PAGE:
Security Breach at Unique Vintage

There is news that women’s clothing website Unique Vintage has sent notifications to the customers that the site has been breached and the customer information was exposed. What is interesting is that the website is fully PCI compliant, i.e. it follows all rules for security set forth by the credit card industry. And still, it appears, the credit card numbers, among other information, were stolen. And this went on for more than a year and a half before being detected.

There is no substitute for proper design and security diligence. Following the rules set in a book will only get you so far. The attackers do not follow any book strictly, so you should not.

User Data Manifesto

Having a confirmation that the governments spy on people on the Internet and have access to the private data they should not sparked some interesting initiatives. One of such interesting initiatives is the User Data Manifesto:

1. Own the data
The data that someone directly or indirectly creates belongs to the person who created it.

2. Know where the data is stored
Everybody should be able to know: where their personal data is physically stored, how long, on which server, in what country, and what laws apply.

3. Choose the storage location
Everybody should always be able to migrate their personal data to a different provider, server or their own machine at any time without being locked in to a specific vendor.

4. Control access
Everybody should be able to know, choose and control who has access to their own data to see or modify it.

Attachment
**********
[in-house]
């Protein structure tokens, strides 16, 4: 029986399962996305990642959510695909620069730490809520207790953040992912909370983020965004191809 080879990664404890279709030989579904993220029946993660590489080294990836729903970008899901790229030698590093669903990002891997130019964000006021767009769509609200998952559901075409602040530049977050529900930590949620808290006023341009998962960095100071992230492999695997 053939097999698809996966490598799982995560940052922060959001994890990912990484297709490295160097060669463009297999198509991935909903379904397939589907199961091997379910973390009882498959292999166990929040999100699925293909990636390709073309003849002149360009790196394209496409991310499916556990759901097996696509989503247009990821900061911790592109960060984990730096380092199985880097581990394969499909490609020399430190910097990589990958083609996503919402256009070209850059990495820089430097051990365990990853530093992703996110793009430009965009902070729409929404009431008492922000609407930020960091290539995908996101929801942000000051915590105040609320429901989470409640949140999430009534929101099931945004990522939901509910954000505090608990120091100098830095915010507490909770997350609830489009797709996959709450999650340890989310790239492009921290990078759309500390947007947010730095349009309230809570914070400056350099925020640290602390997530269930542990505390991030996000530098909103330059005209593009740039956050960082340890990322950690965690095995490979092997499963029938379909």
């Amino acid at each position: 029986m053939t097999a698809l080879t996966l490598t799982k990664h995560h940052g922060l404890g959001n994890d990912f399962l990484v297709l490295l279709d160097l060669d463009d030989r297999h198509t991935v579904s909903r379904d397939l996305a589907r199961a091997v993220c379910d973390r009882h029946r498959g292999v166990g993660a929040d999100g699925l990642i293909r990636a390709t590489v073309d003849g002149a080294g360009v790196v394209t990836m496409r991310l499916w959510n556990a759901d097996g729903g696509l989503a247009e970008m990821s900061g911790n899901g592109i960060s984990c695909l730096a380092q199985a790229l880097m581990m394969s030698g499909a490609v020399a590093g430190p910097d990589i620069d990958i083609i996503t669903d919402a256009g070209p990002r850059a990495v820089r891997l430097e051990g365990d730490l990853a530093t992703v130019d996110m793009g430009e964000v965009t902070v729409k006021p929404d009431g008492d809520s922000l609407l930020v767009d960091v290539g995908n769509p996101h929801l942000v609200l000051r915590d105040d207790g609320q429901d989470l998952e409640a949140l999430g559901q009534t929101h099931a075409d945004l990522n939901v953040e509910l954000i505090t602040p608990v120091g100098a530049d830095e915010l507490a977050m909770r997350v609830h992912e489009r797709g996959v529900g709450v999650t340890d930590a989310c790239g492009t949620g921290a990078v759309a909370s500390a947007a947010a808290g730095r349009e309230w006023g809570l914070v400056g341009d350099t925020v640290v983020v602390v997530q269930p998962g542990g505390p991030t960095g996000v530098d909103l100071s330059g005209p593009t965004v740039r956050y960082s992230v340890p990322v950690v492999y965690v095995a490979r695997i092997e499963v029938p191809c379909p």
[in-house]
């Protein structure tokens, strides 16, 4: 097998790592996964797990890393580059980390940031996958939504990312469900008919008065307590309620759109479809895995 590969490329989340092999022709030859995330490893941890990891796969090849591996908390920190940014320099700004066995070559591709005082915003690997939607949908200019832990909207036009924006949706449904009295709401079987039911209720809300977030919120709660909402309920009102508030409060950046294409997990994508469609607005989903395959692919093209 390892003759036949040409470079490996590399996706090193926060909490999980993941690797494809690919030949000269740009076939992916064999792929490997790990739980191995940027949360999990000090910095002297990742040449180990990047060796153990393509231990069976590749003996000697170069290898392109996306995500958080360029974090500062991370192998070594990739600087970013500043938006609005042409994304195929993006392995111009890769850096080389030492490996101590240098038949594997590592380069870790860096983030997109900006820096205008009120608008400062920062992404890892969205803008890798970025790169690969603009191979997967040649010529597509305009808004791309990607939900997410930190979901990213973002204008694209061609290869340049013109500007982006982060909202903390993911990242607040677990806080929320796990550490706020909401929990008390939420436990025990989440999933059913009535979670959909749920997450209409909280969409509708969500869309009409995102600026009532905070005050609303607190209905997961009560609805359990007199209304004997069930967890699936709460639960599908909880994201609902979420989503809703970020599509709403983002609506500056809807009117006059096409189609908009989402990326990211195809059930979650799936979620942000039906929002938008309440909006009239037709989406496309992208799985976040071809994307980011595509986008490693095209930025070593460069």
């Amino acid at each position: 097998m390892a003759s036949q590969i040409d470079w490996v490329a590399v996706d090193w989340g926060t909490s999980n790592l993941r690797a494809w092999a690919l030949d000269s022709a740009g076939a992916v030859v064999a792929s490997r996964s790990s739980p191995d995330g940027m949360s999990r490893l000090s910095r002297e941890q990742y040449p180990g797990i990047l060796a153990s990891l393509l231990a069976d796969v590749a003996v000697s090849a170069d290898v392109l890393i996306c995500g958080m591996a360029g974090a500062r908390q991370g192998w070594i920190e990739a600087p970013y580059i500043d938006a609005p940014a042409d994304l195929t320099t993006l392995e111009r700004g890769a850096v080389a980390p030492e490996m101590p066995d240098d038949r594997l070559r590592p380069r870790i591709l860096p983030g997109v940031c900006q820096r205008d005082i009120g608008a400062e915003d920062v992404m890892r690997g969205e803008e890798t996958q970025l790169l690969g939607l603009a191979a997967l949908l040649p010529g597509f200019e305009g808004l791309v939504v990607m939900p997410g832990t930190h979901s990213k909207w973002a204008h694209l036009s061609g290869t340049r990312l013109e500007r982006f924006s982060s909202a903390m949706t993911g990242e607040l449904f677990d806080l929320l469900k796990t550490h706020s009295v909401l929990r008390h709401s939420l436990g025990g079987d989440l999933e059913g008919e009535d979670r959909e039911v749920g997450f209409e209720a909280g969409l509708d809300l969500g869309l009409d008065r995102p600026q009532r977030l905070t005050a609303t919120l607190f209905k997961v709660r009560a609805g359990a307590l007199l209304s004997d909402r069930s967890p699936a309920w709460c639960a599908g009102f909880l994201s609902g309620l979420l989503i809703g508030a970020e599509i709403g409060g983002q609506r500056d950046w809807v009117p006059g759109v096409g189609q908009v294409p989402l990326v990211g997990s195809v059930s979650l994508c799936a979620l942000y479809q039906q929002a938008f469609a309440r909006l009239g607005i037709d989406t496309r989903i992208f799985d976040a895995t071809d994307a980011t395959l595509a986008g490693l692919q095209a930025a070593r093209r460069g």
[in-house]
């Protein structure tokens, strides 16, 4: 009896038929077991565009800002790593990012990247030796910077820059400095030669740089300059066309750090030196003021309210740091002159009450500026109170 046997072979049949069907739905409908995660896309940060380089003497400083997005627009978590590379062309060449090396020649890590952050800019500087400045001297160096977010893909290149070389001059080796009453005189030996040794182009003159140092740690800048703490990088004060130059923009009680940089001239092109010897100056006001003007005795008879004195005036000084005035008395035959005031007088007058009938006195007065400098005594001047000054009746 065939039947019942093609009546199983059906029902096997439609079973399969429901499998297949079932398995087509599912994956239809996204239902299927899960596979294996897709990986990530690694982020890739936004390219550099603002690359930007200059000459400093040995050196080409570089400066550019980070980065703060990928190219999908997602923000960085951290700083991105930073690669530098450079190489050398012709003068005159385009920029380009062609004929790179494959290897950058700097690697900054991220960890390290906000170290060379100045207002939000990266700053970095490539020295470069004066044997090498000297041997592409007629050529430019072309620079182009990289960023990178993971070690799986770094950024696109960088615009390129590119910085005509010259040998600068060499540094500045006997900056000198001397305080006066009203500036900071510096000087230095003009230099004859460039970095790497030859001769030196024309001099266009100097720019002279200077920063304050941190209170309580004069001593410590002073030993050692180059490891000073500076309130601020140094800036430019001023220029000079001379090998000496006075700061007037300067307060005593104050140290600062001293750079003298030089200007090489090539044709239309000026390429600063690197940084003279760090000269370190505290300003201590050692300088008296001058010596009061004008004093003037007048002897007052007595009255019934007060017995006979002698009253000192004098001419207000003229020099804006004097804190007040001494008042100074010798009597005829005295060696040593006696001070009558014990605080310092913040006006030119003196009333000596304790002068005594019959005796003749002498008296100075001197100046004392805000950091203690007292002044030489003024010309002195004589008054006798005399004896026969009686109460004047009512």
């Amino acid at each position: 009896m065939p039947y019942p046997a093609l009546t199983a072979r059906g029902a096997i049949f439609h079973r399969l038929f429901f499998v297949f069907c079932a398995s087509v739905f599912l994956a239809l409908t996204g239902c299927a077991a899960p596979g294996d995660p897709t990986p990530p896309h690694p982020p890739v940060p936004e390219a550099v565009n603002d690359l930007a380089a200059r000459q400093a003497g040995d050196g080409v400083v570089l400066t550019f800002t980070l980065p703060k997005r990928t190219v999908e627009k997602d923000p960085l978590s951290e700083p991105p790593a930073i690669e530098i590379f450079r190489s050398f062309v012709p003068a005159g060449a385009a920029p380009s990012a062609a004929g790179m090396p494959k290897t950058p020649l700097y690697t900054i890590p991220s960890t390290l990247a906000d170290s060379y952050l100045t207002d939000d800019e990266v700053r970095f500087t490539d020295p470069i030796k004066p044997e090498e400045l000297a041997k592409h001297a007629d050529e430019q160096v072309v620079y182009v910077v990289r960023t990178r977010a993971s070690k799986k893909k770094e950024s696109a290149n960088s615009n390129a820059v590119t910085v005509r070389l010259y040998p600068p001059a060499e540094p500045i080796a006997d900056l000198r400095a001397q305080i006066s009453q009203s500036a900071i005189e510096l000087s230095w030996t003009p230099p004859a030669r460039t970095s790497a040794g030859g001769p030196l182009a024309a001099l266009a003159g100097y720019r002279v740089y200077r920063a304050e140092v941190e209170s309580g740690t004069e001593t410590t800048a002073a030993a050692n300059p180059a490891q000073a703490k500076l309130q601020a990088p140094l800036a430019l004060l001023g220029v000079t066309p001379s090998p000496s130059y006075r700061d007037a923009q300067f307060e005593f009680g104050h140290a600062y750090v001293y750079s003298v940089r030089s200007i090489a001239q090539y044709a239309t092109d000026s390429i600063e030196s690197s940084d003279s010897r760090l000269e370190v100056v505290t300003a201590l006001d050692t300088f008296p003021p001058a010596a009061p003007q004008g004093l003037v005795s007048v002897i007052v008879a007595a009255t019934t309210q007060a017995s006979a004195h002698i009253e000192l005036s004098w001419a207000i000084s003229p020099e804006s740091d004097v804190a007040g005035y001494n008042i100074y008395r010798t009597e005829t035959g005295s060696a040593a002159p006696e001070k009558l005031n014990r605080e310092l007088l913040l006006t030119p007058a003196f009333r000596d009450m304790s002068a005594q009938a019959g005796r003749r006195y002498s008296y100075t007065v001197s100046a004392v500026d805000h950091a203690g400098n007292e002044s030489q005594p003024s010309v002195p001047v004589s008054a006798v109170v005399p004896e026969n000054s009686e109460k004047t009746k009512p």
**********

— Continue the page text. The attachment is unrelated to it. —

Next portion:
5. Choose the conditions
If someone chooses to share their own data, then the owner of the data selects the sharing license and conditions.

6. Invulnerability of data
Everybody should be able to protect their own data against surveillance and to federate their own data for backups to prevent data loss or for any other reason.

7. Use it optimally
Everybody should be able to access and use their own data at all times with any device they choose and in the most convenient and easiest way for them.

8. Server software transparency
Server software should be free and open source software so that the source code of the software can be inspected to confirm that it works as specified.

In the news

I do not often want to comment the news so today is a special day.

The first piece is an article on the popular subject of NSA Web Surveillance quoting some well-known people starts off on a good direction but gets derailed somehow into recommending obscurity for security. Strange as it is we really should consider anonymizing our access to the Internet. The problem is though that we cannot anonymize the most important part of our Internet access where we real need our real identity and that is the part that delivers most information about us. Sorry, it is not going to work.

I was wondering earlier what the situation of Canada is in relation to the NSA scandal and the article on Canada’s part in NSA plan revealed that we cannot count on Canada to be impartial in the matter. They are in on it and quite likely Blackberry is no better choice than other U.S. controlled mobile phones.